It was rather small, had a short, narrow head, and had no teeth.
It lacked the long, pointed jaws adapted for a piscivorous lifestyle we can observe in other creatures alike, such as the Pteranodon.
It also didn’t have the broad mouth or few teeth characteristic of insectivores like Anurognathus or Batrachognathus.
So what did these creatures eat? Keep reading to find out!
Habitat and Distribution
The Tapejara was discovered in the Santana Group in northeastern Brazil.
More precisely, the fossils were recovered from the Romualdo Formation, which is part of this group.
The Santana Group was previously characterized as being part of the Araripe Basin.
When the Tapejara was alive, this territory was still part of the Gondwana supercontinent.
The territory is believed to have been a lacustrine to subtidal shallow marine environment.
Some scientists described two gymnosperms and one angiosperm that might have grown on that territory – Brachyphyllum, Podozamites, and Nymphyaeites.
Conifers and various types of ferns were likely common.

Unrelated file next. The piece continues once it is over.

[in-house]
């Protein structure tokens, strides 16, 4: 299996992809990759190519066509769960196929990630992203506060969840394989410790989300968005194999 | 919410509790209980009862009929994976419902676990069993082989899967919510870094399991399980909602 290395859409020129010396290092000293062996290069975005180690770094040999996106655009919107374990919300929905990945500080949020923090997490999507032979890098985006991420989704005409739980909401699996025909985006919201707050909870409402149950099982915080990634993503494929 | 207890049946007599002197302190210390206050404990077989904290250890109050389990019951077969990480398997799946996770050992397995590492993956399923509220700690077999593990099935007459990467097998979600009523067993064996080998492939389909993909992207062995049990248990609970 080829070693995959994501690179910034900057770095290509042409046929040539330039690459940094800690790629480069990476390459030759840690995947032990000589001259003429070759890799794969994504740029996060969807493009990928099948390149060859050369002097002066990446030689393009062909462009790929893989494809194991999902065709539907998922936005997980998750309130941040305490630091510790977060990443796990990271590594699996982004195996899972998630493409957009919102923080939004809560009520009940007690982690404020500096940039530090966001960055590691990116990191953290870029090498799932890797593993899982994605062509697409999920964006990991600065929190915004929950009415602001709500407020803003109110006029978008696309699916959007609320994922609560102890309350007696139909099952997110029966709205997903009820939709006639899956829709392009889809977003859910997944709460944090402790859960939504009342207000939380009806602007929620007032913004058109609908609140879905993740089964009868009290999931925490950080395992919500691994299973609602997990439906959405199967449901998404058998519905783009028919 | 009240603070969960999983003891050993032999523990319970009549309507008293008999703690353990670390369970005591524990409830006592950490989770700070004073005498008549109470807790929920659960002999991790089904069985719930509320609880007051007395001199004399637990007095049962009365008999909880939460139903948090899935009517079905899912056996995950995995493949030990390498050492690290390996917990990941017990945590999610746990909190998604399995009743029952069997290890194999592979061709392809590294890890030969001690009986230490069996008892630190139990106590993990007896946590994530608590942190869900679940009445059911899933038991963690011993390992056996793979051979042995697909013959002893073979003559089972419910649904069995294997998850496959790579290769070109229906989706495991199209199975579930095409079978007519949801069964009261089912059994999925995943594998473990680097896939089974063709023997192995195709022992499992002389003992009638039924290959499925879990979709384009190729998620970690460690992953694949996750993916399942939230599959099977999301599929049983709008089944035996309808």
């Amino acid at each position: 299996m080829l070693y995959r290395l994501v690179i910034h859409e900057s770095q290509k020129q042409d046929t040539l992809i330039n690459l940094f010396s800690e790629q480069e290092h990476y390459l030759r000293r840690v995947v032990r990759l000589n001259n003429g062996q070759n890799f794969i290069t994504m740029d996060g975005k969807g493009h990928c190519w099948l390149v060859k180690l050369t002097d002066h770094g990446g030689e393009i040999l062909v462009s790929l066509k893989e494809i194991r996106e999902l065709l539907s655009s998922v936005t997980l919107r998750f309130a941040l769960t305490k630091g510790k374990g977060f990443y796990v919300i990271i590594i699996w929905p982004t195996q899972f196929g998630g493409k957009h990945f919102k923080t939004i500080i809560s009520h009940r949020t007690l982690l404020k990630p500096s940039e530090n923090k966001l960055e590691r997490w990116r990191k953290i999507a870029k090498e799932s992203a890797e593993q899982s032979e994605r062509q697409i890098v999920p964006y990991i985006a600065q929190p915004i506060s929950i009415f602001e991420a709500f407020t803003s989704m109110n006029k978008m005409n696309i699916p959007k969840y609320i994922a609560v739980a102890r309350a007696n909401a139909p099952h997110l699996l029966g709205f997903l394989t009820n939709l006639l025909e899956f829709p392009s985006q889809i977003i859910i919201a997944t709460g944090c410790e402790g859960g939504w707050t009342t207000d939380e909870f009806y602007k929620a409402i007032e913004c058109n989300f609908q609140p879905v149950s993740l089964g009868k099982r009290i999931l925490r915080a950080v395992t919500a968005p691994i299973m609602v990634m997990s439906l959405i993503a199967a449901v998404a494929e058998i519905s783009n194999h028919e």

Other plants include nonmagnoliid dicotyledons, as well as monocotyledons and dicotyledons from the magnoliid grade.
However, these haven’t been fully confirmed to have grown where the Tapejara lived.
Various angiosperms and gymnosperms that produce fruits may have grown there as well.
Behavior and Diet
Studies show that the Tapejara was likely adapted for low-speed flights.
As such, they probably specialized in flapping and gliding.
It is believed that the Tapejara might have registered a cruising speed of 27 km/h (16.7 mph).
The crest was helpful for agile turns and mediating flight control.
The creature was also well-adapted to a smooth landing.
Specialists suggest that this pterosaur probably had a fast metabolism and could fly long distances.